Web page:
The Education Scholarship Account program will expire on June 30, 2020 without legislative action to extend it.

Currently, ESA students come from 86 school districts across the state and attend over 100 private schools in 56 counties, online, and just across state lines in Tennessee and Alabama.  The ESA program, reviewed every 3 years by the legislative PEER committee, has a high satisfaction rate of 91% compared to 24% in students’ previous public school setting.

ESA students have autism, developmental delays, emotional disturbances, hearing impairments, intellectual disabilities, speech-language impairments, multiple disabilities, orthopedic impairments, specific learning disabilities, traumatic brain disorders, visual impairments, and other health impairments.

Parents primarily use ESA funds for private tuition, but also use funds for therapy, tutoring, specialized equipment, and other qualified expenses.

Ashley Wells’ daughter, Jalyn, attends a small Christian school in Biloxi. If the program is not reupped in a similar manner as its original passage in 2015, she would be eliminated from the program.

“The assistance of a special education tutor outside of the classroom along with curriculum used at home have helped our daughter tremendously over the last four years,” Wells said. “We are calling on the legislature to protect the program and give us back the choices that have helped Jalyn.”

Three bills to extend the program have been introduced, including SB 2594 (10-year extension), HB 1272 (5-year extension), and HB 1263 (3-year extension).

SB 2594, authored by Senate Education Chairman Dennis DeBar, is expected to be taken up by the Senate Education Committee this week.

The bill makes changes to the program, such as narrowing the window of student eligibility, adding a testing requirement, and reducing the types of qualified expenses.  Most significantly, it would greatly reduce the number of schools ESA students may attend.

As written, the bill requires private schools to follow federal special education laws and regulations, including students’ Individualized Education Program (IEP) received through their public school, and to provide services to all students with disabilities without utilizing any services through the district under the federal Individuals with Disabilities Education Act (IDEA), which calculates and provides federal funding for services for children with disabilities in and outside of public schools.

The restrictive language in the bill may mean that no schools would be eligible.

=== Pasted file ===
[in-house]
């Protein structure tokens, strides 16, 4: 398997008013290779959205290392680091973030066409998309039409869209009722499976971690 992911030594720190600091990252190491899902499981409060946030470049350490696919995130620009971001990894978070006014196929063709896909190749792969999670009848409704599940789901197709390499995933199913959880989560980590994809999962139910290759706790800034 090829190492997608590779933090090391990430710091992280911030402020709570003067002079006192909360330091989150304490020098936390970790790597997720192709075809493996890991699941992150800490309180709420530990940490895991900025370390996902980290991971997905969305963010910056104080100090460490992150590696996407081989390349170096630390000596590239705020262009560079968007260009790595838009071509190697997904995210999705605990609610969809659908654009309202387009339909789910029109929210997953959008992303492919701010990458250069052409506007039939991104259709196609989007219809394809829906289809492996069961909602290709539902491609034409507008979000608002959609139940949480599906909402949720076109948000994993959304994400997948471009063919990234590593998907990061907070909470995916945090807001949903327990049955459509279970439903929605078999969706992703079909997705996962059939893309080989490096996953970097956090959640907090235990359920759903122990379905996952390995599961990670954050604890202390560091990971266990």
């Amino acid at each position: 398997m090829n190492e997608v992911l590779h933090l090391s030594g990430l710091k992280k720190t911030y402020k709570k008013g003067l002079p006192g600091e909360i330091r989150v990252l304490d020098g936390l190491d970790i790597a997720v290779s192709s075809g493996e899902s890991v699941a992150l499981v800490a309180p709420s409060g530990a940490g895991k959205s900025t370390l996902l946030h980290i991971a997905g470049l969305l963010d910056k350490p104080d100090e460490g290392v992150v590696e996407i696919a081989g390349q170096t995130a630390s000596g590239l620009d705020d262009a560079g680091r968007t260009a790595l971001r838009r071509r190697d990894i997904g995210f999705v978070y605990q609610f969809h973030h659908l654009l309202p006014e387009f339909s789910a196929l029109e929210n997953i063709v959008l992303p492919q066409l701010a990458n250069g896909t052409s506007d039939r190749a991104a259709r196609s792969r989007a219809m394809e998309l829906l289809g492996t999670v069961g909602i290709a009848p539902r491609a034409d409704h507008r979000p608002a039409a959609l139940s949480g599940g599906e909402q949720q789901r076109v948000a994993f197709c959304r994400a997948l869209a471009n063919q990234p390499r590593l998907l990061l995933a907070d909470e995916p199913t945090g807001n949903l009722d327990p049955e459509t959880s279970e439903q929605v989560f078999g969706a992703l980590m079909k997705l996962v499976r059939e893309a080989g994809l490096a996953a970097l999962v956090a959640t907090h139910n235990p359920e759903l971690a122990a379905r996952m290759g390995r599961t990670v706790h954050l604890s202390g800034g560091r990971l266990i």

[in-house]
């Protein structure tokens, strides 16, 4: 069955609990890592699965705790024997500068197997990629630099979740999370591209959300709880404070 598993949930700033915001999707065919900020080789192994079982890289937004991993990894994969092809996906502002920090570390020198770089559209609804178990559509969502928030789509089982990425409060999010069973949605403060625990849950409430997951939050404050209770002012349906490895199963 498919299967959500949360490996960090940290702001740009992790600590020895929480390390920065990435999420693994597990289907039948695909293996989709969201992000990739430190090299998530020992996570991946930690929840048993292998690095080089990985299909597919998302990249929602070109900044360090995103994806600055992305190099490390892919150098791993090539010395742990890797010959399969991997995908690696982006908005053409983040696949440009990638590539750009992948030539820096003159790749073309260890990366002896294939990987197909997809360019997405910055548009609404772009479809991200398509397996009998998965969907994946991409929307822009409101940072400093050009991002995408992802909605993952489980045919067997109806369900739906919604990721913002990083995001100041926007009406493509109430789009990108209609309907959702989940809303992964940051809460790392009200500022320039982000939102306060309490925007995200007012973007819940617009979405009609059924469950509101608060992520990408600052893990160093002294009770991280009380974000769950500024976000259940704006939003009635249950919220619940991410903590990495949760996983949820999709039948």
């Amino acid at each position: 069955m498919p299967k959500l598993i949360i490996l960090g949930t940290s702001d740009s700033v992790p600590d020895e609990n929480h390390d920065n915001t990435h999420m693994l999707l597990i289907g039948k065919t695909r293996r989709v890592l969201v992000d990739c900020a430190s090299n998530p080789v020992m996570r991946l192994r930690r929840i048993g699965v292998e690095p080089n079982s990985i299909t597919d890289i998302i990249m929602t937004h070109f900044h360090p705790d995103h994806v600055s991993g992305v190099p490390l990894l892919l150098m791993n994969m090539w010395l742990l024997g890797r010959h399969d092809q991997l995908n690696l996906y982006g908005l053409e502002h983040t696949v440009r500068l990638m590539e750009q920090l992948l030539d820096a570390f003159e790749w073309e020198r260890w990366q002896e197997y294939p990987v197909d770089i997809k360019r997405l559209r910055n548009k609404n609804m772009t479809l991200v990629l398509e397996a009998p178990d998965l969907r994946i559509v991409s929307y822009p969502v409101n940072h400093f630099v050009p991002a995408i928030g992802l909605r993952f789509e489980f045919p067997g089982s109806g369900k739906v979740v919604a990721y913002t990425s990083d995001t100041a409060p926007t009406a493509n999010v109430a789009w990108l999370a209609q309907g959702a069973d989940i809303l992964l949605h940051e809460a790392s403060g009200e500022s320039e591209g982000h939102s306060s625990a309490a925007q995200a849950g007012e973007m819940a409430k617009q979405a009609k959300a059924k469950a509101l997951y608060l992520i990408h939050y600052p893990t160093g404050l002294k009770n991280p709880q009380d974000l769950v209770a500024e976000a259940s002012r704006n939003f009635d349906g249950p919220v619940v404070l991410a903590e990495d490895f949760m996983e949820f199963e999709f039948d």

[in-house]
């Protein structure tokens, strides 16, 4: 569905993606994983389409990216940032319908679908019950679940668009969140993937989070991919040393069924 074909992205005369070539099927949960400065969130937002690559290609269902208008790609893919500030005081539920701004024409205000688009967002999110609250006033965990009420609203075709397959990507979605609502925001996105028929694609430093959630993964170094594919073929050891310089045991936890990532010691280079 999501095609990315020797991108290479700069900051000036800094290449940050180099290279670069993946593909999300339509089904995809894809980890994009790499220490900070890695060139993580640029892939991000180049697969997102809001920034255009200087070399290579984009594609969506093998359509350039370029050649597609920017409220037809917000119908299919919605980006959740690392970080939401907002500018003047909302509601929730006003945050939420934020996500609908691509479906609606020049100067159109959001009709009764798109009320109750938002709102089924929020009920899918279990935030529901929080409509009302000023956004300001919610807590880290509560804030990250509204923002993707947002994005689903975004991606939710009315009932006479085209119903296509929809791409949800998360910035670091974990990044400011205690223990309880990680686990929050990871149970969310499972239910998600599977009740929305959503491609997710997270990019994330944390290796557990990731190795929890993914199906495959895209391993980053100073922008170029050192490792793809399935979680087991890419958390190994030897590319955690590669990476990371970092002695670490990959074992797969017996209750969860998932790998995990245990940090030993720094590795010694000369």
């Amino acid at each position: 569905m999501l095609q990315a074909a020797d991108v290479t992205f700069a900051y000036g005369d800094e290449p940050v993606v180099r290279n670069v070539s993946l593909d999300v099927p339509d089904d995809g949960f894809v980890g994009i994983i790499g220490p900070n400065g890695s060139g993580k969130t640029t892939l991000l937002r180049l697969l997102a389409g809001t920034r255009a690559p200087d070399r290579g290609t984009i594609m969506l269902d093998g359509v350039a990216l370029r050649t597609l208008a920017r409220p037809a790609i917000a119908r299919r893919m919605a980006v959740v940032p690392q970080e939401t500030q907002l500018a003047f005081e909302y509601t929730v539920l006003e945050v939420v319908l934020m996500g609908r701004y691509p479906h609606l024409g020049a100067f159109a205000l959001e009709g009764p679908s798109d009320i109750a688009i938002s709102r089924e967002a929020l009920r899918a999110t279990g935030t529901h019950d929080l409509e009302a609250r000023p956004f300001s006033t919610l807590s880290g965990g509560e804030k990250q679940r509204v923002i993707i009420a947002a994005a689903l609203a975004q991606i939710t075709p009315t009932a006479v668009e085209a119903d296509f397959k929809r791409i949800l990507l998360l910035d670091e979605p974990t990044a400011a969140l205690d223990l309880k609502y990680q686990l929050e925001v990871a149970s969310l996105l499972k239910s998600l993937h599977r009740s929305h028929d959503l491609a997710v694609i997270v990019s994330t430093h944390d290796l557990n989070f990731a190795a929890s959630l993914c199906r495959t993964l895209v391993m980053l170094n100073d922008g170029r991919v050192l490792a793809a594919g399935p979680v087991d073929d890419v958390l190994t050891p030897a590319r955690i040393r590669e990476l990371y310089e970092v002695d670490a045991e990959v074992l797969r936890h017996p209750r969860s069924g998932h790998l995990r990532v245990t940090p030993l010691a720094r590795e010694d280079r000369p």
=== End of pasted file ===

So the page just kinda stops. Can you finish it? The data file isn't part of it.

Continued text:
Many private schools utilize whatever services, typically quite limited, may be provided through the district with a “proportionate share” of federal funding under IDEA, and private schools are not bound by federal special education law or the IEP process mandated in public schools.

Even if all state accredited, special purpose schools and private schools with special purpose programs were eligible, approximately 70% of schools used by ESA students today would no longer be eligible to serve students.  This would mean hundreds of families would be left without an educational alternative in their area, as most are unable to afford private options and are in rural areas or failing districts.

“There are not special schools in our area that would be allowed under this bill,” said Ginger Morrow of Pope, Mississippi.  Her son attends a small private school in the Mississippi Delta.

“We would have to give up our ESA, and I don’t understand why my son should be punished in that way,” Morrow said.  “He needs the small classrooms and the one-on-one attention.  I don’t know what we will do for our son Landon without the ESA.  This is not right.”

The bill also deletes the provision allowing students to attend schools out-of-state when their parents verify in writing that they cannot find what their child needs within 30 miles of their home.

In addition, the bill would require any school serving ESA students to administer assessments at the beginning and the end of the year and report individual scores to the state department of education. Though how this would work out in practice is unclear, the bill does say schools may use their own assessments, state-approved screeners, or a national norm-referenced test.

Since this would be a new requirement for private schools, requiring them to report student data to a state agency in a format more typical of public schools, private schools could decide not to comply, reducing the number of school options further.

The majority of private schools serving ESA students serve fewer than ten students.

Parents have concerns about how this requirement could play out because testing is not a simple requirement for their children and they don’t believe it’s the best indicator of their child’s success.

In speaking with parents in Ridgeland and Madison, this change would not provide a fair assessment of their students’ development.

“It takes my child as much as four times longer to take any test,” said Allison Talley of Ridgeland. “ Testing our children is not the same as testing typical children and is not a fair representation of their progress.  Testing for JoEllen is difficult because of her vision, hearing, and developmental delay.”

“Standardized assessments are not a true indicator of what my child knows or the progress she has made in a school year,” Sarah Nasif of Madison said.  “There would be little value and added stress.”

The ESA is valued at $6,765 in 2019-20.  The amount fluctuates up and down along with base student cost.